Dainų žodžiai

2009-05-26 15:53:44
muzika, dainos

2014-04-07 21:01:13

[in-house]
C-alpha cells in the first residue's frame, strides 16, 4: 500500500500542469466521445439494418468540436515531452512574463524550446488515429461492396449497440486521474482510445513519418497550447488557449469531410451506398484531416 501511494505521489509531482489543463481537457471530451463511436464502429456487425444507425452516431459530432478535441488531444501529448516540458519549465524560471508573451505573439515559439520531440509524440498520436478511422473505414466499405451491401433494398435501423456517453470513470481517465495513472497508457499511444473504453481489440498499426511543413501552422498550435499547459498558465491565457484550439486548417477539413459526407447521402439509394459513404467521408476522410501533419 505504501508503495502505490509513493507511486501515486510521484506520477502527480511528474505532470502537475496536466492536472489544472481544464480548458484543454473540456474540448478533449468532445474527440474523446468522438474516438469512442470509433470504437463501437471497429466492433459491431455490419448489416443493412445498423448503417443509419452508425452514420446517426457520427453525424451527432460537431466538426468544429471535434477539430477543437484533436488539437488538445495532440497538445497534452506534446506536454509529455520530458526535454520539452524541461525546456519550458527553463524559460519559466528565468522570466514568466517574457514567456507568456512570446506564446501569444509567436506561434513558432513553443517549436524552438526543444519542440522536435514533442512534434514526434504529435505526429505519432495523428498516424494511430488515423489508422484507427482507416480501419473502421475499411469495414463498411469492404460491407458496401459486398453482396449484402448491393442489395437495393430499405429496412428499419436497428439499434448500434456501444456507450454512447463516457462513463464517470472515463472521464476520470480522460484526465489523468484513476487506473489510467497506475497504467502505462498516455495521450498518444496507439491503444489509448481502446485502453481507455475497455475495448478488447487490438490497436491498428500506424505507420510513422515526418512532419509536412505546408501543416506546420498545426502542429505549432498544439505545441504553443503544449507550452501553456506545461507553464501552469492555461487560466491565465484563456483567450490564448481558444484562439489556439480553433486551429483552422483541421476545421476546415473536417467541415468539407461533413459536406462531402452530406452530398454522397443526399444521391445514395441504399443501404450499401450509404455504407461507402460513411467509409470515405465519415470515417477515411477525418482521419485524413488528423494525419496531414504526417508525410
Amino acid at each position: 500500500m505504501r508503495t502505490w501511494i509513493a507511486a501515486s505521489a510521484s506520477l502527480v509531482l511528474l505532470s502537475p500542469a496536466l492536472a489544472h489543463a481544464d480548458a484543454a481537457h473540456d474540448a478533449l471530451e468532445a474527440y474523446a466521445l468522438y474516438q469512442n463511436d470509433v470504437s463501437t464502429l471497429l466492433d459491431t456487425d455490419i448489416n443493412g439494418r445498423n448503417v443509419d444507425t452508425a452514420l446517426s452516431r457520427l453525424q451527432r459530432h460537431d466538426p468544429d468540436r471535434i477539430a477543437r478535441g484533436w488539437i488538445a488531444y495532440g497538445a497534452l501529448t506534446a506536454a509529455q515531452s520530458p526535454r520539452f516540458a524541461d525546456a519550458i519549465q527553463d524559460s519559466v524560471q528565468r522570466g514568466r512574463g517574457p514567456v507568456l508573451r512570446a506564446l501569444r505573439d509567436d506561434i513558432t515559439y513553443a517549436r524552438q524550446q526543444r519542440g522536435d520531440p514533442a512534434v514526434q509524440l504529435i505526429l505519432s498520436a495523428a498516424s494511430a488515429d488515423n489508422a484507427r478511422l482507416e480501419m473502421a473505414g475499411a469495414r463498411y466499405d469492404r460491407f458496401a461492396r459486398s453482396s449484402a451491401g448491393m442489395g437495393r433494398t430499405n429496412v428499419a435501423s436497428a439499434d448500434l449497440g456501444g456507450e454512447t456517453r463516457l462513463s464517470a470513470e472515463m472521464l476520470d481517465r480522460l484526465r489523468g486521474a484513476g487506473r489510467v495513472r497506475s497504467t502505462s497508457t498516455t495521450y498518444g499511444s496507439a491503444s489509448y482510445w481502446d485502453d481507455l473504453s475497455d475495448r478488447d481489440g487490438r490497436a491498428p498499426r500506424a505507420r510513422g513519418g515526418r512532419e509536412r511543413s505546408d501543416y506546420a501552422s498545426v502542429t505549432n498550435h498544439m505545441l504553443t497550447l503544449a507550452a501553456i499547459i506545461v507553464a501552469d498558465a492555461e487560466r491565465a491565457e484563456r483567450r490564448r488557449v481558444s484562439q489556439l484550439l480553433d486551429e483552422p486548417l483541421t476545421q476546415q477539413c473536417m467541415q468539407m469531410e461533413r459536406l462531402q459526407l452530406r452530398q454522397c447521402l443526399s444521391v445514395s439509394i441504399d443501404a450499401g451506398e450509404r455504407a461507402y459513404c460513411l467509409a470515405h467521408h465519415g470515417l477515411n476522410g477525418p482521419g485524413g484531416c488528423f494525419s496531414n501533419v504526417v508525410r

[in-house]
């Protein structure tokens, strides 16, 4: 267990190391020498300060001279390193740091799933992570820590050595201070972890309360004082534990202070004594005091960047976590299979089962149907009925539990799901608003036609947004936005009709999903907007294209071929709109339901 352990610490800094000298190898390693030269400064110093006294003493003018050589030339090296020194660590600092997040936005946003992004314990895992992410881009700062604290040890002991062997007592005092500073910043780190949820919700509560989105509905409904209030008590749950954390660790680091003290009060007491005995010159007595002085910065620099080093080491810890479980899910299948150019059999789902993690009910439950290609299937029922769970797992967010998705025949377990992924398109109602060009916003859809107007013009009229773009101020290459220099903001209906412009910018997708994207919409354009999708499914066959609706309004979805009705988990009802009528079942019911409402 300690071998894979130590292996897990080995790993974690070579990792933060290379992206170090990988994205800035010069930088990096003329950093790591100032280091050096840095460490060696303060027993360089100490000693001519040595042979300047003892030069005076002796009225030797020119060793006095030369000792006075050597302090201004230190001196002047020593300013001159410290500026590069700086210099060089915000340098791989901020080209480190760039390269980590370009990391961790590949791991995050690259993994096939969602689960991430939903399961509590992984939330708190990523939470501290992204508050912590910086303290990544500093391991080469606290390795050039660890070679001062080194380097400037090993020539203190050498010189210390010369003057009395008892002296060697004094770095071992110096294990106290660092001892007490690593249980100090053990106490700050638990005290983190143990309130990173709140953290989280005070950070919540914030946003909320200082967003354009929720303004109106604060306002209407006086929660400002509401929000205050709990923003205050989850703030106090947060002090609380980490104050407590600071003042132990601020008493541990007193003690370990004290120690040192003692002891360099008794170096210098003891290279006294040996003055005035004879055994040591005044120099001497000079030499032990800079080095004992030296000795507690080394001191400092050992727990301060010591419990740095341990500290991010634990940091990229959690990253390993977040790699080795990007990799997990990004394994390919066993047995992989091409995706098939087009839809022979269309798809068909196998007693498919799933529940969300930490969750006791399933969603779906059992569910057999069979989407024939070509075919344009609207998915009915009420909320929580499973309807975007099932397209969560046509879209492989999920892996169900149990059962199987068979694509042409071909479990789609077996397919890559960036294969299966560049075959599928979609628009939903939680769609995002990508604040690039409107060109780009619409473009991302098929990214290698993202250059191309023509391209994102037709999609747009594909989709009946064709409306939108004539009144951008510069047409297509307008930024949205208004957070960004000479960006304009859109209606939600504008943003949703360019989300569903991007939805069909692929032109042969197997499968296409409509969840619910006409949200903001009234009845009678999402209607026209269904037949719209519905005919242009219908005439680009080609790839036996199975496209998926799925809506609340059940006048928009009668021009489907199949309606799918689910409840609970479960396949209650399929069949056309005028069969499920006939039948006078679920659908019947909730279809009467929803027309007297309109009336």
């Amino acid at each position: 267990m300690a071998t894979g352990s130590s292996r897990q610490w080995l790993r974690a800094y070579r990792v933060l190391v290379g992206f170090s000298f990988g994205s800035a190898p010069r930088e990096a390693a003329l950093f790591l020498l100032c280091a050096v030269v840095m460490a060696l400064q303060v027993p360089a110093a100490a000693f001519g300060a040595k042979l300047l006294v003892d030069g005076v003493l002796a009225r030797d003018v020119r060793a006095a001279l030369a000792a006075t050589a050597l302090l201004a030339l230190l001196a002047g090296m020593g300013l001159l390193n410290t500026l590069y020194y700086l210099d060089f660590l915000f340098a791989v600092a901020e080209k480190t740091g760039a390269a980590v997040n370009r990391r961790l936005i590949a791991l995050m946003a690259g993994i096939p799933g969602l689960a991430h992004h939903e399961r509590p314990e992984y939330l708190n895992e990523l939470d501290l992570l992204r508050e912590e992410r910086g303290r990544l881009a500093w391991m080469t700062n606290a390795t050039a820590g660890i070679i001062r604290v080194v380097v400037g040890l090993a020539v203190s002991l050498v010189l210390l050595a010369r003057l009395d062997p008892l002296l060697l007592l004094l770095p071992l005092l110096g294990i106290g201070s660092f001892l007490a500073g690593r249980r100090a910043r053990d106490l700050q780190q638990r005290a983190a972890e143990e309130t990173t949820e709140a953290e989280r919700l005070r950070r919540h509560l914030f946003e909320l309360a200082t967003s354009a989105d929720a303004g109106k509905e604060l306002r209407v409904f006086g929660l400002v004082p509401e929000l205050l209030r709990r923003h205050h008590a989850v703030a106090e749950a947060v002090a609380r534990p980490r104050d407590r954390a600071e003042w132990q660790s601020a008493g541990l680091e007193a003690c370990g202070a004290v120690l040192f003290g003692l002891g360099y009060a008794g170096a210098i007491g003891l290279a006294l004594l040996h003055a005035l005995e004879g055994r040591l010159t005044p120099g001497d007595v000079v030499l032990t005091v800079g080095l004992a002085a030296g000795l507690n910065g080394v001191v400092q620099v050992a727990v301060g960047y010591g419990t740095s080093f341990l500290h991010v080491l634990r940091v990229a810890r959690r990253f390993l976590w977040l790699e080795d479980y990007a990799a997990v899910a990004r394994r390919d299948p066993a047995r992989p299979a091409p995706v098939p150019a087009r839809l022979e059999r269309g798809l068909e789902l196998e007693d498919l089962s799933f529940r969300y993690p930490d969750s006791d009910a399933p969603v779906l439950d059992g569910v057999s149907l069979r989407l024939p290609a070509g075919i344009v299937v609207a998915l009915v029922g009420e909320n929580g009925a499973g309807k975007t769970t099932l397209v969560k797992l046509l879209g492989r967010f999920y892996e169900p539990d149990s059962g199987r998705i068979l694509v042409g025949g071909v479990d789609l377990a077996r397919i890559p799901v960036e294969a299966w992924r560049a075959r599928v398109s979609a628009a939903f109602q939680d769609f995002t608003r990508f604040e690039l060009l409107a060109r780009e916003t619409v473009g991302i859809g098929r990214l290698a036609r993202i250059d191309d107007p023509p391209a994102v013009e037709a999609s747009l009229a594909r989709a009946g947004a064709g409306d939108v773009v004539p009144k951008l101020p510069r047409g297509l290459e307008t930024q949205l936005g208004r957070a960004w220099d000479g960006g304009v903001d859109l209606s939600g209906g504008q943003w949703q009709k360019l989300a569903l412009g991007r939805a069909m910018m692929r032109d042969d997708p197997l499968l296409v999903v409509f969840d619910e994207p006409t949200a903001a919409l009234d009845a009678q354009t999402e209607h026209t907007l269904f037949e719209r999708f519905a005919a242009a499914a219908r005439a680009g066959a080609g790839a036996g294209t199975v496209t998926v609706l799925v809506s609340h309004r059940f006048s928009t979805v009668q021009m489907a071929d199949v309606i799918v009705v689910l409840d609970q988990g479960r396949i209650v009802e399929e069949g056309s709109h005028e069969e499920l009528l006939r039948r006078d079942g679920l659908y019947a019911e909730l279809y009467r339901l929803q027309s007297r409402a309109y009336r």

Greetings from a fellow rider ('05 Gold Wing) and prfosesional photographer who started in this industry at age 6 doing darkroom work (well learning as an apprentice) in my dad's photography business. I've been at it now for 54 years and teach HDR workshops throughout the Western States. I have five books behind me (my photography illustrating them) and am now working on a project of love: Two Weeks On The Mother Road (Route 66 for those too young to remember how the road received its name). Nick, I am covering the entire road (California to Chicago since I moved from Chicago (thankfully) in 1986) from the saddle of my 2005, 35th Anniversary, Honda Gold Wing (just put a heated Russell Saddle on in August).Into the fray Nick, your thoughts and comments are accurate on 99.9% of the points; slightly off on one, just one which is a purely technical issue. Yet, is is an important one. Lauren will also discover why her comment about seeing and HDR image in Life's 2/27/1950 image is incorrect from a very important, and purely technical, aspect.Why do I make my bold statement? First of all, HDR imaging as a technique is developed in an MIT mathematics lab for the film industry in 1982 every book on HDR imaging I have researched (more than 50 of them), as well as a few of the journal articles published in the scientific literature, bear this out. Lauren, what you see in the Life issue of 2/27/50 is a well-woked, properly exposed, 4X5 negative processed in the darkroom using Ansel Adam's Zone System (the premier darkroom and exposure technique then as well as now). By the way, did you know when you have your internal light meters set for the full scene on the digital cameras of today the camera's computer automatically uses the Zone System as its exposure guide?Nick, you are particularly correct in your statement concerning what we see today as being stylistic. This is the result of the tone-mapping (the darkroom processing) and any Photoshop (or other application) used after the tone-mapping procedure to finalize the print. No question about it a lot, and I mean a LOT of people overuse the tone-mapping and post processing to give the final, tone-mapped image, the cartoonish, over-the-top, often surrealistic look we have often come to recognize (many hate) as an HDR image.Yes, HDR does stand for High Dynamic Range; However, HDR is NOT the final output the final output is actually an LDR image (Low Dynamic Range) comparable to transparency film of the analog years. (An HDR file [.rad; .hdr] is 32 bit while a tif, dng, psd file is at most 16 bit and more typically 8-bit. JPG files and other variations such as PNG are typically 8-bit image files. This does not change the look of the output from an HDR image capture; it only makes the image printable on today's printers (home and lab).I saw a comment in an article (I do not remember the journal at this time I think it was Outdoor Photographer as it has been a few months) saying the images we see in print and which utilized HDR imaging capture technique were more High Definition than HDR. This is close to what Lauren calls her EDR output, and not a bad description at all, Lauren.Technically, a single frame capture is NOT an HDR image. It may very well be a tone-mapped image if you ran it through a camera raw processor such as Photomatix Pro 4 (or another application similar) and tone-mapped the image to pull out the shadows, tone down the blown out highs, etc. It is physically, and mathematically, impossible to have an HDR capture in today's DSLRs (or the new 4/3 or micro 4/3 cameras) without a multi-frame capture which captures the full 23 Exposure Values the human eye sees. The best camera on the market for Dynamic Range used to be the Fuji S5Pro. Top end Nikon, Canon, Sigma, Sony, and others, DSLRs of today capture about 12 to 15 Exposure values at BEST. The medium format cameras do no better.To be accurate within the industry, and amongst ourselves, it is important to keep the terminology, and the science, of the craft accurate. Thusly, unless you are physically taking a multi-frame capture of a scene you do NOT, technically, have an HDR image.Q.E.D.Respectfully,Richard S Hockett, MBA, DTMSunRidge Photo